Whether it's compact or colossal, there's one sure-fire way to make your kitchen or bathroom as exciting as any on the cover of a glossy magazine – introducing unexpected materials.
Traditionally, the kitchen or bathroom was a purely practical space. We chose the materials for them on the basis of how easy they were to clean or how much they showed fingerprints. However, recent years have seen an influx of materials that previously wouldn't have been suitable for a hot and humid environment.
Often drawn from other areas of the home, the trend for unusual materials shows no sign of slowing down. Get ready to embrace the most tactile and luxurious of materials in the most surprising of places.
New and noteworthy in kitchens
You can't have missed the trend for marble in interior design but in recent years, there's been a big demand for marble worktops. It's understandable – the stone has a crisp look and is easy to sculpt into edges. However, it's marble's softness and porosity that makes it at risk of stains from acids and damage. Fortunately, tailor-made sealants help to make it a bit more practical, suspending liquid on the surface of the stone can be wiped away, but it still may not be able to cope with lemon juice or curry. The best option is to use trivets and chopping boards and accept that the odd mark is inevitable – a small price to pay for the elegant look of this honed Carrara marble worktop.
Image source: deVOL
The only metals that used to be standard in kitchen design were stainless steel and chrome but now there's plenty of others on offer, from bronze, copper, iron, zinc and aluminium sprayed-on coatings to solid sheets. While less suitable than steel for worktops, they work well as cabinetry cladding, bringing a unique patina to the design. Again, they'll need some protection, such as lacquering, to prevent tarnishing. This Bert & May kitchen combines reclaimed timber with brass and marble.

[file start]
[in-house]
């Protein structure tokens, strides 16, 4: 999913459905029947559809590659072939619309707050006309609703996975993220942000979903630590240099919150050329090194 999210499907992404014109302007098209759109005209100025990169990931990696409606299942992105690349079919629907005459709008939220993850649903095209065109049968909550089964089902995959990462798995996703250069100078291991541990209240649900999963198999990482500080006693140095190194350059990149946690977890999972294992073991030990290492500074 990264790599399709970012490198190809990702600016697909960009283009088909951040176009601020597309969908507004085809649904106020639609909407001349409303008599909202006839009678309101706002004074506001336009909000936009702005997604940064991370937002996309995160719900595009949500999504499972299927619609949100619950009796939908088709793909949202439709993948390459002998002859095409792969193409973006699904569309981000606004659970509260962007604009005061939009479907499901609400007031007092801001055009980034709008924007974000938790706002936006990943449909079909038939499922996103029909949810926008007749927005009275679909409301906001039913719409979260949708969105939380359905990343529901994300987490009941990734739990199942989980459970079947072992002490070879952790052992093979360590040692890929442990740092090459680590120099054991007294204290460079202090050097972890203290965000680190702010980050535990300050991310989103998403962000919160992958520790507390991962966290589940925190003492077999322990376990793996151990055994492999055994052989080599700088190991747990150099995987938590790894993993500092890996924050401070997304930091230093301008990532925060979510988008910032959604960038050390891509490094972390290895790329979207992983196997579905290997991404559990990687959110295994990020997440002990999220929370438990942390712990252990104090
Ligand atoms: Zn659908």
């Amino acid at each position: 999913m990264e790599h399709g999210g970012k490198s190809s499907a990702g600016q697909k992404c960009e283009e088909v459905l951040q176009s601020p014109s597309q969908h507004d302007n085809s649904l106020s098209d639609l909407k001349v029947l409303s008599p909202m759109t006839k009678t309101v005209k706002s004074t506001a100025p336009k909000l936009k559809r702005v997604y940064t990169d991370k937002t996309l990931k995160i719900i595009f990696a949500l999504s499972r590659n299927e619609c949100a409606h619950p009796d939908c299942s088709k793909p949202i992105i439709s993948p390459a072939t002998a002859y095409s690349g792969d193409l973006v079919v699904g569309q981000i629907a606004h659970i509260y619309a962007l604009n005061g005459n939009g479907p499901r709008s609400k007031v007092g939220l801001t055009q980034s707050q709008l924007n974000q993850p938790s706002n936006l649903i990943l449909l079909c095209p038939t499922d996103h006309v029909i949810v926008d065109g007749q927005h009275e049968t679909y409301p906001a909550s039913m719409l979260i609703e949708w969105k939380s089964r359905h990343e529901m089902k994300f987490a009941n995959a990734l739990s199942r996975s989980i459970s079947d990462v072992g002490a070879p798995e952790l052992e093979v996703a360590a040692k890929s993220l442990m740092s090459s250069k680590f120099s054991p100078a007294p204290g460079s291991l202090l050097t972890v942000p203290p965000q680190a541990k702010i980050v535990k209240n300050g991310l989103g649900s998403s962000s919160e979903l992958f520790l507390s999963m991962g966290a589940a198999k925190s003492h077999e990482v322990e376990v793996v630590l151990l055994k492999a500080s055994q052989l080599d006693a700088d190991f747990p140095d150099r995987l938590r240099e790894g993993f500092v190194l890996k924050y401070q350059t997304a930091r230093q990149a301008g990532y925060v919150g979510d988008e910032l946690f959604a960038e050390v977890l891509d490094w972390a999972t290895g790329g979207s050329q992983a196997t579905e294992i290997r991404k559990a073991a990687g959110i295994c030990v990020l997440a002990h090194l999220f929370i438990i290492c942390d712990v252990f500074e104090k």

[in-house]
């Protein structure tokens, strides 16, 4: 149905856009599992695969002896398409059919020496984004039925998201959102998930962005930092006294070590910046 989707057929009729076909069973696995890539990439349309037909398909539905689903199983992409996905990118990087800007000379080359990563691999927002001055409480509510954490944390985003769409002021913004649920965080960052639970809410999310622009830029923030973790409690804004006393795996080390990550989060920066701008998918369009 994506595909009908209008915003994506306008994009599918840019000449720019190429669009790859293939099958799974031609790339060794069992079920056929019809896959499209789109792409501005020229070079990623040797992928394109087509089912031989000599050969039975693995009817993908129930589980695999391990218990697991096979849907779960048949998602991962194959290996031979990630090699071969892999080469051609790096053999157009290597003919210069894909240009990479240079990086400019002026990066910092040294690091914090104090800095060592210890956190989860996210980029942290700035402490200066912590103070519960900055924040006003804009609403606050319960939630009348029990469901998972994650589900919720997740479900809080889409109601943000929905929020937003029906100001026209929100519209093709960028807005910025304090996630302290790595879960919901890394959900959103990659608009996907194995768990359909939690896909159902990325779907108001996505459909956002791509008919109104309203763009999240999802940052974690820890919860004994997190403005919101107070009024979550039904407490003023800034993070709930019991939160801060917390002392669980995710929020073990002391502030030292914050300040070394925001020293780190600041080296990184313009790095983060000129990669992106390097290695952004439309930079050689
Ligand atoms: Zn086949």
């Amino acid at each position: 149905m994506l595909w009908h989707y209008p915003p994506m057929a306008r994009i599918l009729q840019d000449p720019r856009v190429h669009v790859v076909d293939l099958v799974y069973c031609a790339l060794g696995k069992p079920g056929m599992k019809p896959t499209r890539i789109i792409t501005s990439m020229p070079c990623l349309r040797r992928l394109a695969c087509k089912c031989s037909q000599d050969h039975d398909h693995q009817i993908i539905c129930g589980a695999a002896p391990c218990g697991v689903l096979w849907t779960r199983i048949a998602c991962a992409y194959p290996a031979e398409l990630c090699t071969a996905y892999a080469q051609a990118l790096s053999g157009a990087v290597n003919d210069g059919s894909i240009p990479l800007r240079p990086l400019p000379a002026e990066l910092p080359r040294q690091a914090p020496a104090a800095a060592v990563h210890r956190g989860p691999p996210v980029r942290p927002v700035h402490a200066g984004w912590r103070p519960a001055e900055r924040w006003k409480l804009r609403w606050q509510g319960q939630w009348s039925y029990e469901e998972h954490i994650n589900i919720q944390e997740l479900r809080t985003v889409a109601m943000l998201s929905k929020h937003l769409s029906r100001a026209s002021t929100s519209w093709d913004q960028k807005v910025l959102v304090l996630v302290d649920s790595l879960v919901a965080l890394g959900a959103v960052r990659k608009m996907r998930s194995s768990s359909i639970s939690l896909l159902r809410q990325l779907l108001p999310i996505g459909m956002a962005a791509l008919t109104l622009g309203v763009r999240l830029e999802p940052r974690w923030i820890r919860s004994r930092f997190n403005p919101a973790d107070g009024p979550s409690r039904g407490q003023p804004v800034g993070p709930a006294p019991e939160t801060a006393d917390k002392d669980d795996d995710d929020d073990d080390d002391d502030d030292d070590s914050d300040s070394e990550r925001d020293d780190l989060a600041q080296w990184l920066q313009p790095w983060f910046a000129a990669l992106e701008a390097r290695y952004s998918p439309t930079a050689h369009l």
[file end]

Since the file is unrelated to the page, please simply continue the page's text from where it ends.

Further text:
Image source: Bert & May
Bringing brutalism into the kitchen, concrete is also making inroads into design. A variety of tinted or decorative mixtures are turning up as poured flooring, a thin textured layer applied to units, and again, as worktops. These will require sealing to prevent heat damage and stains, and sometimes reinforcement for the units to cope with the weight.
Special surfaces in bathrooms
The backlash against visually sterile surfaces being the only option is beginning. Keen to inject colour and texture into the bathroom, Bette's steel and enamel bath is wrapped in cushioned woven fabric by Jab Anstoetz. While it sounds impractical, it's actually a water, mould and climate-resistant fabric, more commonly used for outdoor furniture. While currently still a concept, the company hopes to launch products next year.
Image source: Bette
Vanity units have also had a luxurious makeover with not just one or two eye-catching materials being used but multiple. While marble has been a perennial choice for high-end bathrooms, now you can expect to see a variety of stones, brass, mother of pearl, mirror and deeply grained timbers, all carved, etched and beautifully finished. This vanity unit by Justin Van Breda for C. P. Hart features Art Deco-style metal handles with bevelled mirror panels and wooden beading.
Image source: C. P. Hart
As well as taps in on-trend copper and brass, there's also a huge array of finishes as standard that only a few years ago would have been one-offs. Rose gold, shimmering metallic black, brilliant white, Champagne and even colours are available to give your bathroom an upmarket look. But for something even more unusual, try a tap with a glass or porcelain spout, such as these Axor Starck V mixer taps.
Image source: Ripples